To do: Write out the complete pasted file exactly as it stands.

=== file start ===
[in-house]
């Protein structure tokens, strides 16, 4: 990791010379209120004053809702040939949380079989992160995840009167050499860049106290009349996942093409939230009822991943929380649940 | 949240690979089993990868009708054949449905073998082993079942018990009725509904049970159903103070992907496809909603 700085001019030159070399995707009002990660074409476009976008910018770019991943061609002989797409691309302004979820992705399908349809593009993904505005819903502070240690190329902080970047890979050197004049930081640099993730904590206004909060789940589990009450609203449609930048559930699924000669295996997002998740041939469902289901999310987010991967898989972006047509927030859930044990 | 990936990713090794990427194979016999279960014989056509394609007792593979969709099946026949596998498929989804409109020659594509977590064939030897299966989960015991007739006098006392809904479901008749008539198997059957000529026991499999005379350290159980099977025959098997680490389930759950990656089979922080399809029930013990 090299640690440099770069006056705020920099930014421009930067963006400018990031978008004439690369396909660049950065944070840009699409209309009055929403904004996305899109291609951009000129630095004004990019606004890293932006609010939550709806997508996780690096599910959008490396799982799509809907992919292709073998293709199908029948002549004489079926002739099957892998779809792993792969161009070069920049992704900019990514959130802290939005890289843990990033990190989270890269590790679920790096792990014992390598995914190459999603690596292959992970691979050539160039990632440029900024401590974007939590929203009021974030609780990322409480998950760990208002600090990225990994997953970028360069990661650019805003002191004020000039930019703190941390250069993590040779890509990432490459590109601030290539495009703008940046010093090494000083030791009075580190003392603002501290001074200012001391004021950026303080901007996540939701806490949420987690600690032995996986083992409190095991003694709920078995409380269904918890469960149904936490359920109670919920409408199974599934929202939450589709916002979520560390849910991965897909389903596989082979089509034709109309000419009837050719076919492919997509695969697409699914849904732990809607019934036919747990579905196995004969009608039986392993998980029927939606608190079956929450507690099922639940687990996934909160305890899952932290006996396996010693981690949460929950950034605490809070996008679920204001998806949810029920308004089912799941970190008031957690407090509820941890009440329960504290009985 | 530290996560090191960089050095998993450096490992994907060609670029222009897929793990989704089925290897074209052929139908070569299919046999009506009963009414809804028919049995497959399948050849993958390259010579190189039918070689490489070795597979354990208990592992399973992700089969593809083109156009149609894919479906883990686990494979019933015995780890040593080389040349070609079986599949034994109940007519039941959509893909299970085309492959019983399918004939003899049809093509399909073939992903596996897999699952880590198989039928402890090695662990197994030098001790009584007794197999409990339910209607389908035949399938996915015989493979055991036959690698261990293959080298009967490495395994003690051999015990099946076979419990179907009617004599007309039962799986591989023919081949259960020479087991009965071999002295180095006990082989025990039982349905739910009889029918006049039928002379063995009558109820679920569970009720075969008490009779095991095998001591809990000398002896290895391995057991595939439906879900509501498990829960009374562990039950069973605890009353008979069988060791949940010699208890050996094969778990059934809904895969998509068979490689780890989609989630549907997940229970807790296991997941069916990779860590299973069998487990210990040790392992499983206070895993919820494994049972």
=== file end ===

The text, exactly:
[in-house]
């Protein structure tokens, strides 16, 4: 990791010379209120004053809702040939949380079989992160995840009167050499860049106290009349996942093409939230009822991943929380649940 | 949240690979089993990868009708054949449905073998082993079942018990009725509904049970159903103070992907496809909603 700085001019030159070399995707009002990660074409476009976008910018770019991943061609002989797409691309302004979820992705399908349809593009993904505005819903502070240690190329902080970047890979050197004049930081640099993730904590206004909060789940589990009450609203449609930048559930699924000669295996997002998740041939469902289901999310987010991967898989972006047509927030859930044990 | 990936990713090794990427194979016999279960014989056509394609007792593979969709099946026949596998498929989804409109020659594509977590064939030897299966989960015991007739006098006392809904479901008749008539198997059957000529026991499999005379350290159980099977025959098997680490389930759950990656089979922080399809029930013990 090299640690440099770069006056705020920099930014421009930067963006400018990031978008004439690369396909660049950065944070840009699409209309009055929403904004996305899109291609951009000129630095004004990019606004890293932006609010939550709806997508996780690096599910959008490396799982799509809907992919292709073998293709199908029948002549004489079926002739099957892998779809792993792969161009070069920049992704900019990514959130802290939005890289843990990033990190989270890269590790679920790096792990014992390598995914190459999603690596292959992970691979050539160039990632440029900024401590974007939590929203009021974030609780990322409480998950760990208002600090990225990994997953970028360069990661650019805003002191004020000039930019703190941390250069993590040779890509990432490459590109601030290539495009703008940046010093090494000083030791009075580190003392603002501290001074200012001391004021950026303080901007996540939701806490949420987690600690032995996986083992409190095991003694709920078995409380269904918890469960149904936490359920109670919920409408199974599934929202939450589709916002979520560390849910991965897909389903596989082979089509034709109309000419009837050719076919492919997509695969697409699914849904732990809607019934036919747990579905196995004969009608039986392993998980029927939606608190079956929450507690099922639940687990996934909160305890899952932290006996396996010693981690949460929950950034605490809070996008679920204001998806949810029920308004089912799941970190008031957690407090509820941890009440329960504290009985 | 530290996560090191960089050095998993450096490992994907060609670029222009897929793990989704089925290897074209052929139908070569299919046999009506009963009414809804028919049995497959399948050849993958390259010579190189039918070689490489070795597979354990208990592992399973992700089969593809083109156009149609894919479906883990686990494979019933015995780890040593080389040349070609079986599949034994109940007519039941959509893909299970085309492959019983399918004939003899049809093509399909073939992903596996897999699952880590198989039928402890090695662990197994030098001790009584007794197999409990339910209607389908035949399938996915015989493979055991036959690698261990293959080298009967490495395994003690051999015990099946076979419990179907009617004599007309039962799986591989023919081949259960020479087991009965071999002295180095006990082989025990039982349905739910009889029918006049039928002379063995009558109820679920569970009720075969008490009779095991095998001591809990000398002896290895391995057991595939439906879900509501498990829960009374562990039950069973605890009353008979069988060791949940010699208890050996094969778990059934809904895969998509068979490689780890989609989630549907997940229970807790296991997941069916990779860590299973069998487990210990040790392992499983206070895993919820494994049972």